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QUESTION ABOUT PU-ERH....
What is pu-erh tea, exactly?
Unlike other teas, which are ready (and best) to consume straight after production, the best pu-erh is aged for years before it is used.
Pu-erh tea is fermented. It may or may not be oxidized, depending on the type of pu-erh (see below).
Pu-erh is sold in loose leaf or compressed form. It is compressed into many different shapes, from traditional round cakes to mushrooms, pyramids, coins and other shapes.
In China, pu-erh tea is known as black tea; what we know as black tea is called red tea in China.
Where is pu-erh tea grown?
Pu-erh gets its name from Pu’er county in southern Yunnan Province, China. From this region, pu-erh is made from extra large leaves plucked from long-lived tea bushes, which are plentiful in Yunnan Province. Though due to the market’s interest increase starting in early 2000, other regions have taken to pu-erh processing, as the demand and understanding of Health and Wellness increases globally.
What are the main types of pu-erh tea?
There are two main types of pu-erh:
Sheng pu-erh is not oxidized (it is also known as “raw” or “green” pu-erh). Sheng pu-erh is traditional pu-erh, made to age for years before consumption. Mao Cha is the young sheng pu-erh, which requires proper storage and aging. This is cheaper than naturally aged sheng pu-erh, which can be consumed immediately or allowed to age even longer.
Shou pu-erh, on the other hand, is made to be enjoyed immediately. Invented by enterprising tea artisans in the 1970s who needed a way to satisfy growing demands for ready-to-drink pu-erh, shou pu-erh is oxidized (thus, it is also known as “black” or “cooked” pu-erh) to accelerate the aging process. Shou pu-erh is generally not as complex as sheng pu-erh, but it is much more affordable and can be drink within two or three years.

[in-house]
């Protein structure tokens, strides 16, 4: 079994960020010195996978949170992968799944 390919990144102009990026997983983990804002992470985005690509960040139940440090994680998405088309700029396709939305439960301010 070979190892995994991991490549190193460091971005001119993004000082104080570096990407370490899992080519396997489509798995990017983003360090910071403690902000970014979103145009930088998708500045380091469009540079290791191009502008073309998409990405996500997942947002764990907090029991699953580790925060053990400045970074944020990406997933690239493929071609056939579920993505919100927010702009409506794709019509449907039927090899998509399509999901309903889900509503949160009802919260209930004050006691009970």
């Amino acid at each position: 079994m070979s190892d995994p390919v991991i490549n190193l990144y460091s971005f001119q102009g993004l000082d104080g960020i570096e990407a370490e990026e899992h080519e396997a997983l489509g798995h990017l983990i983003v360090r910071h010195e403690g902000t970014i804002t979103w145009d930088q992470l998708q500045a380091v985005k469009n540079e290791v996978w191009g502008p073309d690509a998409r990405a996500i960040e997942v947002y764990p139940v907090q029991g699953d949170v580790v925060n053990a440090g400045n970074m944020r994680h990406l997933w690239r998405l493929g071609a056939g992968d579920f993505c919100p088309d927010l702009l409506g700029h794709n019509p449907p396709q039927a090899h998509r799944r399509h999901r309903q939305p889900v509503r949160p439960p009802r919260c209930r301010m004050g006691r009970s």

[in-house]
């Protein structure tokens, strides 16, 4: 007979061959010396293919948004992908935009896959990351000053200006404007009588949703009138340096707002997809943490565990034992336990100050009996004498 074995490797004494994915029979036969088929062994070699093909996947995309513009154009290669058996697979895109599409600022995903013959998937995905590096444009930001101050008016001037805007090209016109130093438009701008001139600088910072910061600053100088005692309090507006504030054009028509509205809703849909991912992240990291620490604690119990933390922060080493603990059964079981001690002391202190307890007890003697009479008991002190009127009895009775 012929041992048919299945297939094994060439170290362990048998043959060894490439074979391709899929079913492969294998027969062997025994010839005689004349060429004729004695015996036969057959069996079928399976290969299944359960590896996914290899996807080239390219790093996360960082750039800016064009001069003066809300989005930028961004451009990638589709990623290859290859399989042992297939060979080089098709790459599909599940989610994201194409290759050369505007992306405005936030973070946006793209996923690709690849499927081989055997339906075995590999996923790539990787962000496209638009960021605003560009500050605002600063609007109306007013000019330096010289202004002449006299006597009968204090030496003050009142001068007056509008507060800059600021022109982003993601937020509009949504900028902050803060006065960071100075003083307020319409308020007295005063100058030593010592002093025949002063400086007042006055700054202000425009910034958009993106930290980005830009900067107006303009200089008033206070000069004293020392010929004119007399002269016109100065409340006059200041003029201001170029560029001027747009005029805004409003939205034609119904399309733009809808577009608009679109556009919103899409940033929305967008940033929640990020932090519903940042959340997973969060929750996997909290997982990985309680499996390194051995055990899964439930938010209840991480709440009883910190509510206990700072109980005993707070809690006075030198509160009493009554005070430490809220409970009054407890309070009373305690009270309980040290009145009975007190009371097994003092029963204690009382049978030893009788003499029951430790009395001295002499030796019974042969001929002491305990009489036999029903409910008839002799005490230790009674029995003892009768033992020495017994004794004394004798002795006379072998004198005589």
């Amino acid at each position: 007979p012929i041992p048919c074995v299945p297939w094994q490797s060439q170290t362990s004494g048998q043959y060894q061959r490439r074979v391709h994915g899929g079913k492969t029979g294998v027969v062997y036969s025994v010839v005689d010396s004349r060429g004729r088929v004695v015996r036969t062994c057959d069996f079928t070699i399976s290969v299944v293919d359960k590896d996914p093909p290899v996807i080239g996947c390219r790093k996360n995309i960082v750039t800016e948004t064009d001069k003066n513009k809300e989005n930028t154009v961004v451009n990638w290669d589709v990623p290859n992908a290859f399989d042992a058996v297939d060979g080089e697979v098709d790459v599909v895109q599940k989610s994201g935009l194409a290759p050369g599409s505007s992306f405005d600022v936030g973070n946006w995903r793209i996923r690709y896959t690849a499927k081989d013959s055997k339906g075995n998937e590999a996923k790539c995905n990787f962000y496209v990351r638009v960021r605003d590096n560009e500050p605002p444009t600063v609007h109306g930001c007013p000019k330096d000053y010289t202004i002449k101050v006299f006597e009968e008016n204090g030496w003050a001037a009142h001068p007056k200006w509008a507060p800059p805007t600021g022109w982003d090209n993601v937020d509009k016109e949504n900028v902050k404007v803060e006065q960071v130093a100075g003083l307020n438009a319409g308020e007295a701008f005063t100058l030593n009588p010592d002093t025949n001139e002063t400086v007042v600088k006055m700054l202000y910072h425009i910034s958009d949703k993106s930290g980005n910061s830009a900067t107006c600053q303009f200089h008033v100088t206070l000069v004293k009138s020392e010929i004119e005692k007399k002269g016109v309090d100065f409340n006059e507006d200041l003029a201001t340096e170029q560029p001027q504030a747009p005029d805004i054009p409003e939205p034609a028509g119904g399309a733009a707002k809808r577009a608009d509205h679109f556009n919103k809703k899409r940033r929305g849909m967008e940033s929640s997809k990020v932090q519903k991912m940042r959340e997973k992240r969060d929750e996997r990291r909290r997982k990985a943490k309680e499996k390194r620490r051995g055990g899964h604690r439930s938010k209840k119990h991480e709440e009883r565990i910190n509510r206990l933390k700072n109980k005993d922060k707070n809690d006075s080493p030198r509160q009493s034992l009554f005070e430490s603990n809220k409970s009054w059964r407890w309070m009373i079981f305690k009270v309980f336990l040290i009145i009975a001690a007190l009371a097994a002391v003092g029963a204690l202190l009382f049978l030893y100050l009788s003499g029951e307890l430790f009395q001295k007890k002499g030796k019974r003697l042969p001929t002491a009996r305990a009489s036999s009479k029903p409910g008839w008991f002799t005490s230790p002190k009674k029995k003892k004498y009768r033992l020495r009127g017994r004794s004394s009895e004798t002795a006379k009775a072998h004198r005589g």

What’s the best way to brew pu-erh tea?
Pu-erh is best brewed in full rolling boil water around the 93°-100°C (200°-212°F). The same leaves can be infused many times, with each infusion revealing something different. You can steep pu-erh between 2 and 5 minutes, though I’ve seen suggestions around the internet that pu-erh can have a much shorter infusion time. As with any tea, experiment.
What are the health benefits of drinking pu-erh tea?
Scientific studies into the health benefits of pu-erh tea suggest that pu-erh tea can effect arterial build-up and so reduces cholesterol and eases blood flow. Pu-erh also contains properties that reduce swelling and inflammation, providing relief to discomforts resulting from arthritic conditions. Studies include the presence of anti-carcinogenic properties and anti-bacterial’s that effect strains such as Staphylococcus aureus (also known as golden staph).
Does pu-erh tea contain caffeine?
As with every other tea made from Camellia sinensis, there are variations on caffeine levels. Pu-erh tea contains some caffeine to highly caffeinated, tea gatherings offer a great way to learn about the many varietals. Since moderate amounts of caffeine support blood flow and cardio-pulmonary, one can begin to glimse an age-old perspective in medicine; “Nature has a way of alchemy that balances and uses the “dynamic tension” of nutrients, anti-oxidants and poisonous substances”, as the highest forms on medicine.